Global food price surge not China’s fault
According to a recent report from the UN’s Food and Agriculture Organization, the 2021 grain price index rose 27.2 percent while wheat prices rose 31.3 percent, as overall grain prices climbed to their highest levels in nearly a decade. Because China purchased a large amount of foreign grain from overseas in 2021, some overseas media claimed that Chinese imports have raised international prices and exacerbated the risk of global food security.
The accusations are groundless and malicious, without evidence, and also illogical. In fact, soaring international grain prices are the result of many factors.
Firstly, global grain supplies have decreased due to the COVID-19 pandemic, insect infestations and floods. Large grain-producing countries tended to protect their internal supplies as well, thereby reducing exports. At the same time, climbing transportation and logistics costs caused by the epidemic and a decline in logistics capacity aren’t conducive to the global grain trade. The resulting supply decline is bound to lead to a rise in prices.
Second of all, global quantitative easing monetary policies, especially the unlimited monetary easing policies of some developed economies, have led to excess liquidity worldwide. Surging prices and inflation have subsequently carried over to the grain sector.
Thirdly, a monopoly in the international grain market has also boosted the jump in prices. China is a major grain consumer and producer but it can’t dictate prices. Instead, the four major international grain merchants – ADM, Bunge, Cargill and Louis Dreyfus – control almost the entire grain industry chain, and 80 percent of all global grain transactions. That can influence international prices because the monopoly’s actions are bound to affect the sector. China is also a victim of rising prices because it imports its grain from the four merchants.
Fourth, speculation in international grain markets has also raised prices. With a decline in the global grain supply, strong demand and a rise in prices, food has become an easy choice for speculation in the financial markets. The circumstances have made it simple for speculators with a large amount of hot money to enter the futures and options markets of bulk agricultural products, again leading to higher prices.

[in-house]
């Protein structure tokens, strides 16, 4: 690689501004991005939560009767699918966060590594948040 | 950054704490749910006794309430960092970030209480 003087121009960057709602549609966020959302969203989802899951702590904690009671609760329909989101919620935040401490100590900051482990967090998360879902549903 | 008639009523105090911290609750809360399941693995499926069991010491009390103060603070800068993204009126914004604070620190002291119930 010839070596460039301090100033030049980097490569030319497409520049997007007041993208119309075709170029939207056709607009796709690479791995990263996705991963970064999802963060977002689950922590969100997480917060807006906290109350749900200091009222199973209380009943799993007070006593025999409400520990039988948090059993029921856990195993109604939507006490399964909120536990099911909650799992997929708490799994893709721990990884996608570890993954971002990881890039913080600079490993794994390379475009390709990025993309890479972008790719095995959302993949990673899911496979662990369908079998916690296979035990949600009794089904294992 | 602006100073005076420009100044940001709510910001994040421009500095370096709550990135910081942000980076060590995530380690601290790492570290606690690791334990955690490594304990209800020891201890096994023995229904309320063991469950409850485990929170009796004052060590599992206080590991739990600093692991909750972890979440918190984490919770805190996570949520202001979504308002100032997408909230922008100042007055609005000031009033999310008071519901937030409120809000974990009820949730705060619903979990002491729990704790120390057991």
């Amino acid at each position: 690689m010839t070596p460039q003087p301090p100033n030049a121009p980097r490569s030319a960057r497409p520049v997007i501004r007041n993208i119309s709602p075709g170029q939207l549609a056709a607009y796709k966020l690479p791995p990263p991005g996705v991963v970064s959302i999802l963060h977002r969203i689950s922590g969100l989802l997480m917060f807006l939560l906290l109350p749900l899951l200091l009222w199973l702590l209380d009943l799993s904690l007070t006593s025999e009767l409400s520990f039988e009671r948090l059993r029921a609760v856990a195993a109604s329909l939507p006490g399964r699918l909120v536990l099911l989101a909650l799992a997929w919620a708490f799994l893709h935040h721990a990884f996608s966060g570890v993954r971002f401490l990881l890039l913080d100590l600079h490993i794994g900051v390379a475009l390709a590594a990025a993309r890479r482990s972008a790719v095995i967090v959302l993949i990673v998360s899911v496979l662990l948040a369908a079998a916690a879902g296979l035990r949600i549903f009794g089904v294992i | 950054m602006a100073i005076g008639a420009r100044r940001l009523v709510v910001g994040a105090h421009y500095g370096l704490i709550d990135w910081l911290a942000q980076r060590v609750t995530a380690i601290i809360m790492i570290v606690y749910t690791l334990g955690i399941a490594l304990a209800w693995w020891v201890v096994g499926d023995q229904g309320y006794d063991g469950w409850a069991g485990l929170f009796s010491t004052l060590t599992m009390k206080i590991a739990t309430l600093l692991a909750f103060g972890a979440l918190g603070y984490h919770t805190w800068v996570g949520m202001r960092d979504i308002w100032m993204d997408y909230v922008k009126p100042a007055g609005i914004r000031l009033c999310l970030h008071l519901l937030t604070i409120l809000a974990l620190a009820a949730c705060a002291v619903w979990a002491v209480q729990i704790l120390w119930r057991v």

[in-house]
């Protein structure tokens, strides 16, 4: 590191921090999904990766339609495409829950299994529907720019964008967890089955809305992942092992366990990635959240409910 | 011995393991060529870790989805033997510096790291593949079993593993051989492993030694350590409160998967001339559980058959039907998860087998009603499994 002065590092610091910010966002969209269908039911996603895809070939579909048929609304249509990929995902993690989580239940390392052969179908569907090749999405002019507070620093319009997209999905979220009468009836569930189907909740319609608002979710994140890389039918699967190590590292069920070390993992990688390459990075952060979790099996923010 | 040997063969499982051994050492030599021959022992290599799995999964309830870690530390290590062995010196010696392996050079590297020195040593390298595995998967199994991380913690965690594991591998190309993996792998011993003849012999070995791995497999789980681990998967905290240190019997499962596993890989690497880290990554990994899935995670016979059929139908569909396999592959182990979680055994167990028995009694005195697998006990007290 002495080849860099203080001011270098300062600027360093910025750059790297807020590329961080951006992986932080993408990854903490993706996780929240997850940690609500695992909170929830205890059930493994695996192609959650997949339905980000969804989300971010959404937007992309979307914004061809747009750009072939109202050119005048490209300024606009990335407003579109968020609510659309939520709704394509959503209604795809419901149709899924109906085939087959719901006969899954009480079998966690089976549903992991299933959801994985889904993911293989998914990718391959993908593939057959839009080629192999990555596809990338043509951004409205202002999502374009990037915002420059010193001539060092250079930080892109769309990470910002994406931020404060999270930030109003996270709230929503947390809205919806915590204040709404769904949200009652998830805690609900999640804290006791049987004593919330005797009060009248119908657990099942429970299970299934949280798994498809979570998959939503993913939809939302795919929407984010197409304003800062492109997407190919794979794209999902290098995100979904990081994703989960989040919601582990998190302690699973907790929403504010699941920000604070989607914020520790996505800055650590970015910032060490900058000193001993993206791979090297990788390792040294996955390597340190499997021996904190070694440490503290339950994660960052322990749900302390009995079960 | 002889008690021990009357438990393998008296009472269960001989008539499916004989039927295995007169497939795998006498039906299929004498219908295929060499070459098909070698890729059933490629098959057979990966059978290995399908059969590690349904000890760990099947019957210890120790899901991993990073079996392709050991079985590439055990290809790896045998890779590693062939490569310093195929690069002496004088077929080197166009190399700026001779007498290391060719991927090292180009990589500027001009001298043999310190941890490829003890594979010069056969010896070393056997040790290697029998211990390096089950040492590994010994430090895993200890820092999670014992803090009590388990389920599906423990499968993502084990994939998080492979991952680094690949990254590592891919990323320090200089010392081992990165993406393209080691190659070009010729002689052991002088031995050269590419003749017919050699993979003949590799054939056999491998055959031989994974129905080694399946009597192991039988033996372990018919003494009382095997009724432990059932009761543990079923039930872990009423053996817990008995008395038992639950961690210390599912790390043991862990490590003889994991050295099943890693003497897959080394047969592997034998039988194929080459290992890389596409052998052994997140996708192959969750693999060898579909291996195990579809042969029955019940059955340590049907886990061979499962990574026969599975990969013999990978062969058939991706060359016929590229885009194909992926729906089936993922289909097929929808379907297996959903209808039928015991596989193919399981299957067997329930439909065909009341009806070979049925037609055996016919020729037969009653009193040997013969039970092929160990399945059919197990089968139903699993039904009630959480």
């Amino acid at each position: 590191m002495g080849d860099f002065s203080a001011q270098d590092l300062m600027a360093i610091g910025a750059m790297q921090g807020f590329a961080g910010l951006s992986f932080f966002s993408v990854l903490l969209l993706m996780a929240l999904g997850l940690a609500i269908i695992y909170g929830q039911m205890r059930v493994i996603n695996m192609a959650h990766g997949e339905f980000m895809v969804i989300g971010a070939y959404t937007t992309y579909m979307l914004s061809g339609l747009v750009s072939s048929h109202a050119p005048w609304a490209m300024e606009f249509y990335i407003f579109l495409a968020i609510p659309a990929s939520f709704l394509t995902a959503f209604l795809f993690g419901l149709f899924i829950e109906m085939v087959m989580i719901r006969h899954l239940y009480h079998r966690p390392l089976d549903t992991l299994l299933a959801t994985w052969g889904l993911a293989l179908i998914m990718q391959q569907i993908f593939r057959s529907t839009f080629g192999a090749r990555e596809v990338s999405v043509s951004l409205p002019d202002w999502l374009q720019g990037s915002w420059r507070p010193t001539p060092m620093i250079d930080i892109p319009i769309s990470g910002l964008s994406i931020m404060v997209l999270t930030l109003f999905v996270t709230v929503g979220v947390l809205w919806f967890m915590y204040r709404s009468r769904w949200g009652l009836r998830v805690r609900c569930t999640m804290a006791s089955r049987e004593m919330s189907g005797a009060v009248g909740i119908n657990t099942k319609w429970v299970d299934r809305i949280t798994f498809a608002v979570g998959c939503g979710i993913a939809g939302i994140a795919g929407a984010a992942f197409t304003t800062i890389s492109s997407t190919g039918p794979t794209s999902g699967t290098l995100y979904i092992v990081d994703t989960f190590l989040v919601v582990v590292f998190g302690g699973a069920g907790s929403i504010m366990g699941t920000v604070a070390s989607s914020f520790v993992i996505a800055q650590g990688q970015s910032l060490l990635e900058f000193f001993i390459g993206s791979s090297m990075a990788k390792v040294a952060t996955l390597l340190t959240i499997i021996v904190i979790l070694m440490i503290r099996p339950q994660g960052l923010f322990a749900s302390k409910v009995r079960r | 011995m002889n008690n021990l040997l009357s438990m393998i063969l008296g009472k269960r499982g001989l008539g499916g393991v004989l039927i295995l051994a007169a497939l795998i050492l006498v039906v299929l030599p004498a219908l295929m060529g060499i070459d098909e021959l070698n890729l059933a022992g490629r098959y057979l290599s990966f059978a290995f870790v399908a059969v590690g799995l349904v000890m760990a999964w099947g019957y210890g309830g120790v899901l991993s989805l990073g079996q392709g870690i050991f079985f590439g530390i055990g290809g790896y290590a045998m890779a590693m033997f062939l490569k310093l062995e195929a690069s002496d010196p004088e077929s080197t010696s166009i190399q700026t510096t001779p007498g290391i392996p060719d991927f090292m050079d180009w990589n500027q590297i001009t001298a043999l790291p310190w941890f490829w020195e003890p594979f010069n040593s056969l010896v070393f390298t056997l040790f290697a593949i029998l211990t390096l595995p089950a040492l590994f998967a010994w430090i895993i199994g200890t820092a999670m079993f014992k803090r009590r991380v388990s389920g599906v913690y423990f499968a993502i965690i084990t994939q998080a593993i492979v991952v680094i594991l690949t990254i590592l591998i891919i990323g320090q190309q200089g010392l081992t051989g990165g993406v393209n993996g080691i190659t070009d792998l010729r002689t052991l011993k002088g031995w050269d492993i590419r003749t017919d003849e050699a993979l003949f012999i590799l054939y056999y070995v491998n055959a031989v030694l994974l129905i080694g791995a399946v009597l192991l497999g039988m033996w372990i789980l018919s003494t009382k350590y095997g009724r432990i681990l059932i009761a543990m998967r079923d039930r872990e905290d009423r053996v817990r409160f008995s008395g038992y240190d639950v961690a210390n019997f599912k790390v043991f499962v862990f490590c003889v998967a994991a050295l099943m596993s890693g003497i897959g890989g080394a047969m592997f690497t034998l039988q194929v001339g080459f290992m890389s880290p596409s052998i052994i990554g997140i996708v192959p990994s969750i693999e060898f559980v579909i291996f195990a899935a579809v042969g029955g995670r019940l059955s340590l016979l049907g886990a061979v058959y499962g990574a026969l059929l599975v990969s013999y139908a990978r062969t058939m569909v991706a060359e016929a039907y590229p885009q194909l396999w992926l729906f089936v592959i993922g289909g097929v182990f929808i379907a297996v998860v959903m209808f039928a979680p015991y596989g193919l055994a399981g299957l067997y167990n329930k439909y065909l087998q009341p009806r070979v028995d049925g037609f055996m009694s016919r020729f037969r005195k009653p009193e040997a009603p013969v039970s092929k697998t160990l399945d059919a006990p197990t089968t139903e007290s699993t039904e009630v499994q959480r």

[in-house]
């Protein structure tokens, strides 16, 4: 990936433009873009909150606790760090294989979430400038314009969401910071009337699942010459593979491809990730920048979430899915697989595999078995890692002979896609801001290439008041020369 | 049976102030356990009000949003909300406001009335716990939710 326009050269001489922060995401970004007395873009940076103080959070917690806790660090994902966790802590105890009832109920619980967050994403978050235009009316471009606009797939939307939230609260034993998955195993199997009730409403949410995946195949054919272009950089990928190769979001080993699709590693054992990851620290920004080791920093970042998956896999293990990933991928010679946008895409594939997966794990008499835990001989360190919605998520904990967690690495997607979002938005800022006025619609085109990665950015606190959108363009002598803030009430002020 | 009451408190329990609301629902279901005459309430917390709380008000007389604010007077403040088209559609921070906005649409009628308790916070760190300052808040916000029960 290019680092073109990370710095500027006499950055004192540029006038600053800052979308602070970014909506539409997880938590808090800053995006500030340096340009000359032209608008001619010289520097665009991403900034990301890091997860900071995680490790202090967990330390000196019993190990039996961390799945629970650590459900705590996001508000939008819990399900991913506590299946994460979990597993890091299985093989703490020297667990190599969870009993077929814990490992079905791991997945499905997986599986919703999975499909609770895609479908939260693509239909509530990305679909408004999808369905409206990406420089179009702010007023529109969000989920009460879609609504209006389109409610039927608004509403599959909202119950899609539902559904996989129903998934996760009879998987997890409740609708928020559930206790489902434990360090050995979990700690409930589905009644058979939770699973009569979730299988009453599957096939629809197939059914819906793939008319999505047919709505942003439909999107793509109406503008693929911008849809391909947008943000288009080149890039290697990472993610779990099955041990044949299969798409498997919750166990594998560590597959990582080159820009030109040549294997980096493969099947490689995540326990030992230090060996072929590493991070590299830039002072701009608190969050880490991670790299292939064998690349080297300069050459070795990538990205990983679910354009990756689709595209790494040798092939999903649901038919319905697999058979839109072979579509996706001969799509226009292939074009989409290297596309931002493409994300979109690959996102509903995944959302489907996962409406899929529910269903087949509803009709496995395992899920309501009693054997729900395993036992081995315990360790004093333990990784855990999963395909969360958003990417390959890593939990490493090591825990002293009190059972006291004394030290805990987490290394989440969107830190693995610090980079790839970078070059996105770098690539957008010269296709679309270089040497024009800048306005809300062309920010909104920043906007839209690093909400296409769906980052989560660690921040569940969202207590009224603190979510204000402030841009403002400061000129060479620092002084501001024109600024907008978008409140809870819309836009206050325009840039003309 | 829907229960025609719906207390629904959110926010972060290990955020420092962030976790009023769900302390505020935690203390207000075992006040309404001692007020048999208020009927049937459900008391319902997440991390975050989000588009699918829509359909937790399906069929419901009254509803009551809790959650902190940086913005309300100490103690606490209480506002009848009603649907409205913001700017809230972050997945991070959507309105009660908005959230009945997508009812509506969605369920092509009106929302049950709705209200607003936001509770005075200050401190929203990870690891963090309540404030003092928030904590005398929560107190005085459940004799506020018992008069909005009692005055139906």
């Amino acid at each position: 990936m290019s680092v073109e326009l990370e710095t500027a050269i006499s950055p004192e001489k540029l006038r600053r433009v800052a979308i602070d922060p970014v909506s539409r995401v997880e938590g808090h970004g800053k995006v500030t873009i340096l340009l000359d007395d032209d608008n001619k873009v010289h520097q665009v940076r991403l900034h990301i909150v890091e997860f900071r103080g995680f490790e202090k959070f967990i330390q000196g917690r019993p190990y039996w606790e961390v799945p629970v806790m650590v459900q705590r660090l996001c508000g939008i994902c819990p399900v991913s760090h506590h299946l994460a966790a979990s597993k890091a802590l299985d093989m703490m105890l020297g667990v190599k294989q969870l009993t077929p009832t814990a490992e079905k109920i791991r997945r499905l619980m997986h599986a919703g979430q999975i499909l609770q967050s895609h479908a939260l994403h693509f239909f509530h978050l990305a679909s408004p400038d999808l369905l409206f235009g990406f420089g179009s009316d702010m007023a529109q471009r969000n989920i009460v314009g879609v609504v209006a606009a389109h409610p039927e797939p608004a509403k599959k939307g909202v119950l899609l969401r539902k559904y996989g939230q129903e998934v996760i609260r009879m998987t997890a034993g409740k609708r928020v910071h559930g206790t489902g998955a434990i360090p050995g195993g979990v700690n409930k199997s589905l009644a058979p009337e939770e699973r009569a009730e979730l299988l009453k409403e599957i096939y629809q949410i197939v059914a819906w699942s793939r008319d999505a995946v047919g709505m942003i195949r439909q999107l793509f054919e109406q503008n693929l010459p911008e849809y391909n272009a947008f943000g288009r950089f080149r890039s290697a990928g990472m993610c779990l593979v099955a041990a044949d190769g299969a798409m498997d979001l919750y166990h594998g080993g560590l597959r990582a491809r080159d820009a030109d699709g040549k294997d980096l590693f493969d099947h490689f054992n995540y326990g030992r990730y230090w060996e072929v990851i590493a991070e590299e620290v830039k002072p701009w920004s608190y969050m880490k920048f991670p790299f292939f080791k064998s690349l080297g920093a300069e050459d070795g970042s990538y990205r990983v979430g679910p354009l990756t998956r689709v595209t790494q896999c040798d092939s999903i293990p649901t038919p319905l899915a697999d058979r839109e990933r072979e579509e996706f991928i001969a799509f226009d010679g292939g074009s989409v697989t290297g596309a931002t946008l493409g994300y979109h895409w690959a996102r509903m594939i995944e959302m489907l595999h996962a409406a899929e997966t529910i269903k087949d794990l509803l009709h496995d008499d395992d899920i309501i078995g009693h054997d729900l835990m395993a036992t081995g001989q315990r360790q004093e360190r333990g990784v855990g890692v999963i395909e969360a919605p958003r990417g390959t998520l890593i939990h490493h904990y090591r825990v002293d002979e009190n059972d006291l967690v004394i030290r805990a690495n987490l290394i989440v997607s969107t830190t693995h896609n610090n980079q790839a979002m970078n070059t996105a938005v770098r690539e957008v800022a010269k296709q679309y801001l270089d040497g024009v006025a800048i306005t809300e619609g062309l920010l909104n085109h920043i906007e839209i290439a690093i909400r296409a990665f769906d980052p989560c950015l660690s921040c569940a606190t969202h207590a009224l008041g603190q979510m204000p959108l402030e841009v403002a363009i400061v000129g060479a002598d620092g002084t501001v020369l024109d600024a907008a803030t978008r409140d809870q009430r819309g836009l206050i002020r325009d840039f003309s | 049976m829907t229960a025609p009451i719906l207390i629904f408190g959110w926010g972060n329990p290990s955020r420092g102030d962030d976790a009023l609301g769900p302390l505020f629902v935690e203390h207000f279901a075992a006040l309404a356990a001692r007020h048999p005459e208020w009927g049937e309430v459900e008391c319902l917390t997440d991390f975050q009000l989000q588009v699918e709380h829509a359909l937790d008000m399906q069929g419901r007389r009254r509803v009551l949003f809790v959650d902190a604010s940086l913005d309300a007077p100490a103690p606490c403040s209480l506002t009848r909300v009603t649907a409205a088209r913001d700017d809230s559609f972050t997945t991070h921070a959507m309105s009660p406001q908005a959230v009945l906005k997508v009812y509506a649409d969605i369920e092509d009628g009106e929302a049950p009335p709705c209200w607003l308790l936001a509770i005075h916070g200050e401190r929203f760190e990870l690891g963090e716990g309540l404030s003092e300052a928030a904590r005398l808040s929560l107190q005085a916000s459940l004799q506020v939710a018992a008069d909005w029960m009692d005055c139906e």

From China’s perspective, the strong demand for grain imports is not a new situation. China has a population of 1.4 billion, and with the country’s improving living standards and income growth, the demand for grain products is increasing as well. Not only is the quantity of consumption increasing, but the diversification and quality of consumption also are rising.
Meanwhile, instead of hoarding grain, China has been accelerating its destocking. In the past, state-owned warehouses had surpluses of such grains as rice and corn, which put pressure on storage and caused food waste. Now, however, the government has initiated a destocking campaign and rice is still being destocked. China’s grain imports are market-oriented behavior choices made to meet domestic demand. There is no motivation to hoard a large amount of grain.
Moreover, China’s grain imports and dependence on foreign supplies are unavoidable. The country is expanding grain production and reducing its dependence on foreign suppliers while ensuring the security of its domestic stocks. For a large country with a massive demand for food and need for imports, there is no doubt about the pressure and damage caused by the rise in food prices. Therefore, it is obviously illogical to claim that China is causing the soaring global food prices.
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